In Georgia, Alimony and Spousal Support are the same. There used to be a difference for income tax purposes, but that distinction disappeared several decades ago.
Generally, Troup County judges award alimony if one spouse has a financial need and the other spouse has the ability to pay. Note that there’s a difference between financial needs and financial wants. There’s also a big difference between the ability to pay and the willingness to pay. As outlined below, several different types of alimony are available.
Whether you are an obligor (person paying support) or an obligee (person receiving support) a Georgia family law attorney stands up for your legal and financial rights.
Amount of Payments
In some states, a set formula controls the amount of spousal support payments, at least in most cases. But Georgia uses a subjective list of factors, such as:
- Standard of living during the marriage
- Relative future earning capacity of each spouse
- Duration of the marriage
- Noneconomic contributions to the marriage
- Custody of minor children
- Nonmarital property awards
- Agreements between the parties
That last bullet might be the most significant one on the list. Most judges approve most informal settlement agreements.
Duration of Payments
Judges often award temporary alimony, especially if the obligee was unprepared for the divorce filing. Temporary spousal support helps these spouses take care of immediate financial needs, like attorneys’ fees and property deposits, which are directly related to the divorce. Temporary alimony awards expire when the judge finalizes the divorce.
“Permanent alimony,” which is post-divorce spousal support in Georgia, is usually not permanent or even long term. Some people need time to become economically self-sufficient. If the obligor is able to pay, the judge might continue alimony payments for a few years.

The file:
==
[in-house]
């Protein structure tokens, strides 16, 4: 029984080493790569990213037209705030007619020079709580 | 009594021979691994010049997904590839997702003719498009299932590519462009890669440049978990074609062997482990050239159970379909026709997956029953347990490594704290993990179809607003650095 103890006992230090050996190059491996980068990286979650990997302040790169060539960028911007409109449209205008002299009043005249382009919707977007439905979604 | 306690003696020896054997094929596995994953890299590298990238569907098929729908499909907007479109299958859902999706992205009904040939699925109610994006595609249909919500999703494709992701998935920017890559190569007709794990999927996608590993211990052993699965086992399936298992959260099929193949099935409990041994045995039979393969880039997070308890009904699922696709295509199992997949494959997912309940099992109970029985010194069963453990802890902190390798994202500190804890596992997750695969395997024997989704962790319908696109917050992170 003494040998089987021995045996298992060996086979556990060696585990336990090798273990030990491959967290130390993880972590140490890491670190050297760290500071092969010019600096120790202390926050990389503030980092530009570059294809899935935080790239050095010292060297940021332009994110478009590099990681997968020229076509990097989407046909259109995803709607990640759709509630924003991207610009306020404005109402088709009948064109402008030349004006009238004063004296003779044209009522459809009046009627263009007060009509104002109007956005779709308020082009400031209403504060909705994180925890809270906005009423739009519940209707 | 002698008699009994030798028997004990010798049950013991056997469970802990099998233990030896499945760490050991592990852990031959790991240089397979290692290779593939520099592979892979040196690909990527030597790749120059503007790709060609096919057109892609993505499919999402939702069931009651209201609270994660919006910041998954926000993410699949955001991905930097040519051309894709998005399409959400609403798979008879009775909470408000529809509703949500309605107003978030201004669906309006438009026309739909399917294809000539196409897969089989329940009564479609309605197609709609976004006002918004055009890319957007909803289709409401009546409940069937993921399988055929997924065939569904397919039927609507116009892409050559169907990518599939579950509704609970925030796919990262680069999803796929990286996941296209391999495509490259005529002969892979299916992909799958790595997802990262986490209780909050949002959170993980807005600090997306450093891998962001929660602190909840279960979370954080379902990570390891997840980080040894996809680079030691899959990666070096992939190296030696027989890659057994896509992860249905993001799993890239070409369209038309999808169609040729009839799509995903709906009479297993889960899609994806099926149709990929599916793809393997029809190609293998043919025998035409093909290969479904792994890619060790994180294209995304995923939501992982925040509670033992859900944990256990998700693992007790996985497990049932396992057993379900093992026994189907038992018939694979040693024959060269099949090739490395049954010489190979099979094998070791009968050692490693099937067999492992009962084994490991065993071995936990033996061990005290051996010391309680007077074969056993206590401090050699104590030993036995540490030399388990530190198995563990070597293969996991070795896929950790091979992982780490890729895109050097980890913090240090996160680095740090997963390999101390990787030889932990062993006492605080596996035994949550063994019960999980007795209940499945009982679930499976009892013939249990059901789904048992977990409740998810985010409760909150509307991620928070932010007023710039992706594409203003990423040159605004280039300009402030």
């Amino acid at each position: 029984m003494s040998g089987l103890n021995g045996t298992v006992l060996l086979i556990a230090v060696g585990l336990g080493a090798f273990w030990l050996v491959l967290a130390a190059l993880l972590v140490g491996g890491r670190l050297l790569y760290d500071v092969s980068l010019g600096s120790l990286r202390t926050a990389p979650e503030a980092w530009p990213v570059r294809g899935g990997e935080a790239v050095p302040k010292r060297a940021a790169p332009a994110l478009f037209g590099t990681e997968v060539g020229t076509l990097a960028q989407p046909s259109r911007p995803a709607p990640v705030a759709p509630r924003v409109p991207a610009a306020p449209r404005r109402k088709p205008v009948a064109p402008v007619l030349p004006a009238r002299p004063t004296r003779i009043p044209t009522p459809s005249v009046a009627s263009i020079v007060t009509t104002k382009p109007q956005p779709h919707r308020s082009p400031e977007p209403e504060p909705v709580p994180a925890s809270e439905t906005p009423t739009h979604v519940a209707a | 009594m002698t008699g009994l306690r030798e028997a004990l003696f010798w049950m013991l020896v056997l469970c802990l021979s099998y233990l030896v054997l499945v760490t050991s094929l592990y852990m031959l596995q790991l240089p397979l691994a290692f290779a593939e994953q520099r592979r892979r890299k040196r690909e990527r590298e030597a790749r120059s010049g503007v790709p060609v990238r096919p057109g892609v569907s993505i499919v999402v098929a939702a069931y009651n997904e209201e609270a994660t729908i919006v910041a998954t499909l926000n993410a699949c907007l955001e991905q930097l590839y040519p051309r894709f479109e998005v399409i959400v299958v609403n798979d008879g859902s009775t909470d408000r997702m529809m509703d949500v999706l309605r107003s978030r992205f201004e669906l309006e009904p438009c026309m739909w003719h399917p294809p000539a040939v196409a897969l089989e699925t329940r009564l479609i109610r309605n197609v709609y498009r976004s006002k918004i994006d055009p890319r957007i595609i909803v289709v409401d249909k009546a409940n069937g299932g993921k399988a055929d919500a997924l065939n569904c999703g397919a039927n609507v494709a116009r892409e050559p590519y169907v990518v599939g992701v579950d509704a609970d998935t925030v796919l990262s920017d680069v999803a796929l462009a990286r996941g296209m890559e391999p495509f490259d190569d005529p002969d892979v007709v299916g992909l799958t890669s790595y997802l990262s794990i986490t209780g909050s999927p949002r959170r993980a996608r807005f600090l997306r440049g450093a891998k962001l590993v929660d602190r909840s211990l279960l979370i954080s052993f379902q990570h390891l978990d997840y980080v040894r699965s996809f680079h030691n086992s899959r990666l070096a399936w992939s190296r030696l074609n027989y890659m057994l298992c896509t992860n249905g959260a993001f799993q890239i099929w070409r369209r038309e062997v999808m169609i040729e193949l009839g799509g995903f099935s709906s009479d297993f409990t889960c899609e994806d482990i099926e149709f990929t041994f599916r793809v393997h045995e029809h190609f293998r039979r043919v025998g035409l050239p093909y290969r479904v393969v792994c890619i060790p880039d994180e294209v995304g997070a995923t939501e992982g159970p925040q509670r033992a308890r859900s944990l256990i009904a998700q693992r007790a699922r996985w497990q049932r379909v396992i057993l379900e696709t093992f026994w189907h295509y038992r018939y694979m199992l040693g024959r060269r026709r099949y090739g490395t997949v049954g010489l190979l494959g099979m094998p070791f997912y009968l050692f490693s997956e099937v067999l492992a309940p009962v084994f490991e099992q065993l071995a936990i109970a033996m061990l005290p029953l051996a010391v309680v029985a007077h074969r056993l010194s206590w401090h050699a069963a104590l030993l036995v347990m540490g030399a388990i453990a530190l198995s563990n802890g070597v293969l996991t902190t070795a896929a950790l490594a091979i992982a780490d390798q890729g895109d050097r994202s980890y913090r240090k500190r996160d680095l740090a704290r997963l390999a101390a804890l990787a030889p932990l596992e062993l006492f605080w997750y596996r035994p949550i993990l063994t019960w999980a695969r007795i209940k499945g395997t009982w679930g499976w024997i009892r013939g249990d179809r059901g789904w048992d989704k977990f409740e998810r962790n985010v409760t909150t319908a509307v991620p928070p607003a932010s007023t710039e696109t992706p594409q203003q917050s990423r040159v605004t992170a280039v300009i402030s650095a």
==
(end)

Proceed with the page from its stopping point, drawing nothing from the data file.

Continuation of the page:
If a disability or other condition prevents an obligee from ever becoming self-sufficient, the judge might order continual payments.
Financial needs and abilities change over time. If the change is permanent and substantial, the judge might reduce, end, increase, or continue spousal support payments.
Emotional circumstances change as well. Typically, if the obligee remarries, the spousal support obligation ends. If the obligee has a long-term paramour, that relationship might end alimony payments, especially if that relationship includes financial support.
Alimony and spousal support are the same thing in Georgia. For a free consultation with an experienced family law attorney in LaGrange, contact Moffit Law, LLC. Convenient payment plans are available.
Am I entitled to alimony in Georgia?
If you have an economic need, you are typically entitled to temporary and/or permanent alimony.
Do I have to pay spousal support in Georgia?
The judge may order you to pay temporary and/or permanent alimony if you have the ability to pay it.
How much child support do I have to pay in Georgia?
Usually, a set formula determines the amount of child support.